To prevent your cat from needing to dig, use only a small amount of the litter to keep it shallow. You can also create a bare spot in the middle of the litter tray for your cat to step into to potty, which will reduce the amount of time they will need to spend touching the litter.

clumping litter
Image Credit: Boibin, Shutterstock

2. Shredded Newspaper

If your cat refuses to use any type of commercial cat litter, you could use shredded newspaper. It is an affordable option, but it won’t be as absorbent as cat litter. Shredded newspaper is gentle on your cat’s paws and is a soft material they can dig in. However, you will need to clean your cat’s litter tray frequently.


3. Old Towels or Pee Pads

For a reusable option, you could use old towels or large cloths. Layer the cat tray with the soft towel for your cat and change it at least once to twice a day. You will need to wash these towels with an enzymatic detergent to rid them of the urine smell. Opt for an unscented option as they aren’t strong-smelling, and your cat will be more likely to tolerate it.

Washable pee pads may also do the trick and will be cheaper than disposable pee pads over time.

person placing pee pad on the floor
Image Credit: Yuliya Alekseeva, Shutterstock

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Alternative Methods to Declawing

Declawing is usually considered when a pet repeatedly scratches, rips, or tears a person’s furniture, curtains, carpets, or other household items or when a cat injures the children or other family members in a home through scratching. However, declawing a cat for this behavior is extreme, and alternative methods are recommended.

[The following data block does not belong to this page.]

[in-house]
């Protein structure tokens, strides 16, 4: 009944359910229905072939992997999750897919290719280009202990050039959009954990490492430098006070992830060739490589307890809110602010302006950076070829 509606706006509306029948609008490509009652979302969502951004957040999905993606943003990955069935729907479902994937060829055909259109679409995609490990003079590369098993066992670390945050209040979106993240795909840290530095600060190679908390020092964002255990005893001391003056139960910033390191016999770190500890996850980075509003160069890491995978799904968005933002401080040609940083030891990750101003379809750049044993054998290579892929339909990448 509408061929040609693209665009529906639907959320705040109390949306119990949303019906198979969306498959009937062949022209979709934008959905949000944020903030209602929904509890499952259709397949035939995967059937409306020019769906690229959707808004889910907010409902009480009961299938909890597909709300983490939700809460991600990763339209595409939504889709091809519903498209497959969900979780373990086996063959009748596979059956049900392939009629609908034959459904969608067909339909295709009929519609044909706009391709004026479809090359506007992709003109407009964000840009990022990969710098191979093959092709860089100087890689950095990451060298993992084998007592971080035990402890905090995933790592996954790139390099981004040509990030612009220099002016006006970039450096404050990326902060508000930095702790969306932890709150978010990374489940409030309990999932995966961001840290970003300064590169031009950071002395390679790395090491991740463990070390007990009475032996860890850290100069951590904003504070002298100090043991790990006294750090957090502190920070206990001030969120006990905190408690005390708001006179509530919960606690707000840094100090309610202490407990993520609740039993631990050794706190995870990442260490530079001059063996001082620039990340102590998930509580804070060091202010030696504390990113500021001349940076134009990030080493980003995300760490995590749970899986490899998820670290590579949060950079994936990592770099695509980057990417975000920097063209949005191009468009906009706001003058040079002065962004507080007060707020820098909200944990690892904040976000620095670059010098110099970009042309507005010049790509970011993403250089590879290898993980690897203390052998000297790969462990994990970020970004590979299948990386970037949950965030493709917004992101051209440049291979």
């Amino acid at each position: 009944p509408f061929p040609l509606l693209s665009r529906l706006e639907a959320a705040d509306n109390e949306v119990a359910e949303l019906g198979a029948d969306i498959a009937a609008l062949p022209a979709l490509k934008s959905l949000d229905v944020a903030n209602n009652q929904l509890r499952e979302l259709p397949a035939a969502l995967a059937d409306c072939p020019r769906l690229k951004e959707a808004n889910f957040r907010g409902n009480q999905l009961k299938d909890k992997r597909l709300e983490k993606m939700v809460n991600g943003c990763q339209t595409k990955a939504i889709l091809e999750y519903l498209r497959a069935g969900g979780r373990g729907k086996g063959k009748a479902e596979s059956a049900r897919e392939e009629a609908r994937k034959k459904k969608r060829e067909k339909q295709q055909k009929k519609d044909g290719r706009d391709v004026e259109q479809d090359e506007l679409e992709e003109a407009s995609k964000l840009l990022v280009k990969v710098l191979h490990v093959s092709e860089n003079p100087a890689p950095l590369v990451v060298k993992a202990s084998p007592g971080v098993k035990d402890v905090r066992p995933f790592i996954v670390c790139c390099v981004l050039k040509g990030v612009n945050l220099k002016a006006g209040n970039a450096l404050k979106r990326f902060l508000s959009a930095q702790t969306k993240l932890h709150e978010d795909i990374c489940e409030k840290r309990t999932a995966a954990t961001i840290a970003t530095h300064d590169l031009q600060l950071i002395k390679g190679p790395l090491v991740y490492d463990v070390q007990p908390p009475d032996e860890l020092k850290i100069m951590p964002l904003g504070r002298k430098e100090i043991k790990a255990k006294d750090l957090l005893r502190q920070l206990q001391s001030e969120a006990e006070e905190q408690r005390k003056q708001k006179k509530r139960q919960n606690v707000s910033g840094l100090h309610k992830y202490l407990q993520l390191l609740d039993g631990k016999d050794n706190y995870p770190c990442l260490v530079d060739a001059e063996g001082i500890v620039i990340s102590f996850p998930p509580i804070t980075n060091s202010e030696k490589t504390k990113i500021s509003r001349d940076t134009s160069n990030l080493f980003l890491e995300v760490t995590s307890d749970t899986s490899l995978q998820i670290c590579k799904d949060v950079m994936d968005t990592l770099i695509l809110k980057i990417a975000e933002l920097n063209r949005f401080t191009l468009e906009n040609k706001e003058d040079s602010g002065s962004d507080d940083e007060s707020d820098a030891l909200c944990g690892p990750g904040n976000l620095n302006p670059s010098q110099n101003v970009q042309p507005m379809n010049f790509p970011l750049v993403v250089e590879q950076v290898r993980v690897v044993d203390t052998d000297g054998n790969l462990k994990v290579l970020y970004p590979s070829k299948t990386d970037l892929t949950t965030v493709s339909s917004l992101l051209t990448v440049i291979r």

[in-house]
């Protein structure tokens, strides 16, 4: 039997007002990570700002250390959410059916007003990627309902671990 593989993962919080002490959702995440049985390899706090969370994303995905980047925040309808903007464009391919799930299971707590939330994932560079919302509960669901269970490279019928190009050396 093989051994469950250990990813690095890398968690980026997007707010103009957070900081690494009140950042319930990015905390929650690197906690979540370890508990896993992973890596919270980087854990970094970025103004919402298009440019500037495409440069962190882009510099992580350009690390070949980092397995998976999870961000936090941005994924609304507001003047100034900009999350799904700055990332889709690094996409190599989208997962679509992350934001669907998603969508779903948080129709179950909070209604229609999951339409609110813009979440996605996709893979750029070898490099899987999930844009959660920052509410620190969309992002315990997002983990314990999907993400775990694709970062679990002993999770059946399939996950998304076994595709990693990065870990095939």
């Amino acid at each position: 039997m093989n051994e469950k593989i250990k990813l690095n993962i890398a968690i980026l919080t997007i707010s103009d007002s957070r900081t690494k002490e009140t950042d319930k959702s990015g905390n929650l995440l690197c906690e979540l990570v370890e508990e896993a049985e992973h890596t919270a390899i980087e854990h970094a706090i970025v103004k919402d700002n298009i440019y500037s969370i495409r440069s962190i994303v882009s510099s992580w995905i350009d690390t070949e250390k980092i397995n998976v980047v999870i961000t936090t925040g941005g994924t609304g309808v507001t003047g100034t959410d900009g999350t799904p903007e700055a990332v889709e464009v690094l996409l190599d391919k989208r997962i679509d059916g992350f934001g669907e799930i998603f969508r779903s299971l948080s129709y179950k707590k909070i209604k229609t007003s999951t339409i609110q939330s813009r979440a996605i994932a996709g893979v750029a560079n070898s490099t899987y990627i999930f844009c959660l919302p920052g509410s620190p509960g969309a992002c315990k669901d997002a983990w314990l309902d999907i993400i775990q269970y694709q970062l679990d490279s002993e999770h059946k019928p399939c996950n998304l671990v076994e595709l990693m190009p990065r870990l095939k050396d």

1. Cat Scratchers

Investing in a cat scratcher or other scratching boards may save your furniture. It may take a bit of training or luring with catnip to get your cat to replace your furniture with these posts, but it’s a much better solution than amputation.

a cat playing on a horizontal scratcher
Image Credit: Olya Detry, Shutterstock

2. Deterrents

Once you have your scratching boards in place, you can set up deterrents around your furniture so that your cat no longer wants to use them to scratch on. You can place aluminum foil on your furniture, as this is an excellent deterrent because cats hate the sound and texture of this material under their paws.


3. Nail Trimming

Trimming your cat’s nails or getting a professional groomer to do it is a lot less invasive than declawing a cat—and it is pain-free. You will have to get it done around once a month, but it will help protect your skin from getting scratched.

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Conclusion

A declawed cat can experience pain and discomfort because the procedure changes the way they walk. Therefore, extra-soft litter is necessary to keep these cats comfortable. It can also prevent messes from occurring outside of the litterbox because the wrong litter may keep cats away. You can opt for natural litter that is low in dust and free from hard pellets or pebbles.

Alternatively, you can use shredded newspaper, old towels, or pee pads because these materials are gentle on a cat’s paws.


Featured Image Credit: Notofoto Studio, Shutterstock